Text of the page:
Fake positivity is TOXIC.
Here’s a guide on how
to feel your feelings.

How To Feel Your Feelings Guide Fake Positivity is Toxic
Photo: Courtesy of MART PRODUCTION

Definition and Examples

Fake positivity, more commonly known as toxic positivity, involves adopting an unhealthy ‘positive’ mindset to shield yourself from facing the harsh reality of a difficult situation. To make it simple, it’s an easier way to cope and not think of the effed-up situation you’re in—the “goOd viBEs onLy” mindset.

Don’t you find it annoying when you’re in a really depressing situation, only for someone to try and “comfort” you with phrases like “there are people who have gone through worse than this, cheer up and don’t think about it,” or even as simple as “stay positive, look on the brighter side” even though there’s literally no brighter side with the situation you’re in? These well-intentioned yet misguided attempts at consolation can actually be bothersome rather than helpful! Especially when there’s no silver lining to your predicament.

What’s particularly irksome is when people respond to someone’s loss with trite phrases like “everything happens for a reason” or “just pray.” Like…hello? Allow people to feel that pain, to grieve fully, and never take that chance away from them.

You might encounter receiving these supposed “comforting” words from a friend, colleague, or, in many cases, parent, who might shower you with cliché positivity quotes in GIFs and images. However, it’s important to recognize that this approach isn’t just mentally and emotionally unhealthy; it can also take a toll on one’s physical well-being. So read on to learn why it is crucial to feel your feelings.

Other Toxic Positivity Examples

  • Dismissing your feelings under the guise of “staying strong” to maintain a positive façade.
  • Shaming people when they genuinely complain about something, making them feel stupid, invalidated, and question themselves.
  • Telling people to shut off their feelings and stop complaining about something just because negativity irritates you.

Why Do People Engage In Toxic Positivity?

At times, it’s easier to numb yourself and grow accustomed to negative emotions. It’s way easier to just unplug and disconnect from reality—this is especially prevalent among individuals who have gone through traumatic experiences.

You want to be strong, or at least look strong in other people’s eyes, not to be a nuisance in any way and burden others with your baggage. This behavior often serves as a coping mechanism.

Why Is It Problematic Not To Feel Your Feelings?

While many things remain out of our control, just like our feelings, we do retain power over our reactions.

When people enforce these fake positivity lines, it’s problematic for several reasons. Firstly, it encourages others to suppress their feelings, despite well-intentioned wishes. Second of all, it’s the opposite of being sympathetic. Though well-meaning, these fake positivity lines invalidate others’ feelings, inadvertently causing guilt and shame.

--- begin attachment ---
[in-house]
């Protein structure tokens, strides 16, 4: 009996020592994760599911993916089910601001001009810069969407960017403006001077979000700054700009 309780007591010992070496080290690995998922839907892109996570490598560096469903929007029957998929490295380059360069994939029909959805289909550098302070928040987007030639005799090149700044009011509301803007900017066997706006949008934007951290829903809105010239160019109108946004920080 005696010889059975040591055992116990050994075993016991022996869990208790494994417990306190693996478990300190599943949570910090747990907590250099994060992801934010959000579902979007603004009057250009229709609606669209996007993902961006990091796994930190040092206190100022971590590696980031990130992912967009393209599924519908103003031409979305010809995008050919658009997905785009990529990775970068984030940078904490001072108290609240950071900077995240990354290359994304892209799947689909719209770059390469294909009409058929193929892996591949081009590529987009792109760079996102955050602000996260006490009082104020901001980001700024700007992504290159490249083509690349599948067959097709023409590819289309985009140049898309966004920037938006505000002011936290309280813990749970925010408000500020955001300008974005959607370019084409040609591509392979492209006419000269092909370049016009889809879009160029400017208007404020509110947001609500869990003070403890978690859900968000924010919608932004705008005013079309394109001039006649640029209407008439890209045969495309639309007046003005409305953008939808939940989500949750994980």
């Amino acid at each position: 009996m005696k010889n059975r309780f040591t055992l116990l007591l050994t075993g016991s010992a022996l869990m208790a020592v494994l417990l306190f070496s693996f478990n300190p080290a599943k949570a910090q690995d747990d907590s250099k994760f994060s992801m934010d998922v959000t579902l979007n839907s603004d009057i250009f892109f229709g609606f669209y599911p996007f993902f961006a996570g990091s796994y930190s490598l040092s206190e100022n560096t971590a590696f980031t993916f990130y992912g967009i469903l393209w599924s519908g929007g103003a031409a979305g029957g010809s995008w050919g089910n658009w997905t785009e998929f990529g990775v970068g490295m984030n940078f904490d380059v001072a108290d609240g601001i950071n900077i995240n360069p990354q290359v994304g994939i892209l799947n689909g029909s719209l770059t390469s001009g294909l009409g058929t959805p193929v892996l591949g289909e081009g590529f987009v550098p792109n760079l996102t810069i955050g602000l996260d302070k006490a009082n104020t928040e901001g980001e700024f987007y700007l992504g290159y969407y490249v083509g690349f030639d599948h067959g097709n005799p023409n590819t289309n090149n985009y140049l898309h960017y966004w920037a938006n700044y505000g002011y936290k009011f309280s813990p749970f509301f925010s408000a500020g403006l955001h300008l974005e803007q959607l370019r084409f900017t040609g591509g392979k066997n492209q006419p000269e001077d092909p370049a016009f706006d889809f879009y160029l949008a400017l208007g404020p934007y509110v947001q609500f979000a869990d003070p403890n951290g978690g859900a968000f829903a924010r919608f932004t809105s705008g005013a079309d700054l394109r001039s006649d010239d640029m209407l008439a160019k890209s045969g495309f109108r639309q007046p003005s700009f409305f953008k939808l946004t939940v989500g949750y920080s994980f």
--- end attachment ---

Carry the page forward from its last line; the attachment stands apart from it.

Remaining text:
And for those who often practice this toxic positivity mindset, I want you to know that this is a form of self-sabotage. You’re just tossing away these negative feelings you should go through—letting them build up inside you, which can go wrong if not properly addressed.

In a bullet-point list, here’s why it’s problematic not to feel your feelings:

  • It hinders personal growth.
  • It fosters feelings of shame and guilt.
  • It negatively impacts mental, emotional, and physical well-being. (Yes, you might feel “okay” for the mean time when you keep ghosting your emotions, but these repressed emotions often resurface in the long run, and they could haunt you until you really deal with them.)

Toxic positivity can be likened to gaslighting. It makes someone question what they truly feel and think.

The best way to deal with difficult situation is… well, to deal with them. Feel your feelings. Now, the question is, how do you actually feel your feelings?

How To Feel Your Feelings

The right way to actually feel your feelings.

1. Name the feeling.

Whether you’re seething with anger, overwhelmed by sadness, or experiencing a complex mix of contrasting feelings—A.K.A. bittersweet or any kinds of emotion that exists, it’s important to identify whatever it is you’re feeling and pinpoint the dominant emotion.

  • What am I feeling? What led me to feel like this?
  • I’m feeling a rollercoaster of emotions, but which one stands out?

2. Manage your negative emotions, but don’t ever deny them.

Surely, everyone’s heard of the cliche line, “It’s okay to not be okay.” That’s the approach we want to take in this step. Now is the time to genuinely acknowledge your distressing emotions.

For instance, upon receiving troubling news that triggers feelings of grief or anger, the best thing to do is let the information sink in. Find a comfortable, safe space, whether alone or with someone you trust, and once again absorb the bad news (or information) and let your real emotions flow. Let it out.

  • “I feel betrayed and I hate it. This day just couldn’t get any worse.”
  • “I lost the competition, I feel like I didn’t deserve to get the last place not gonna lie.”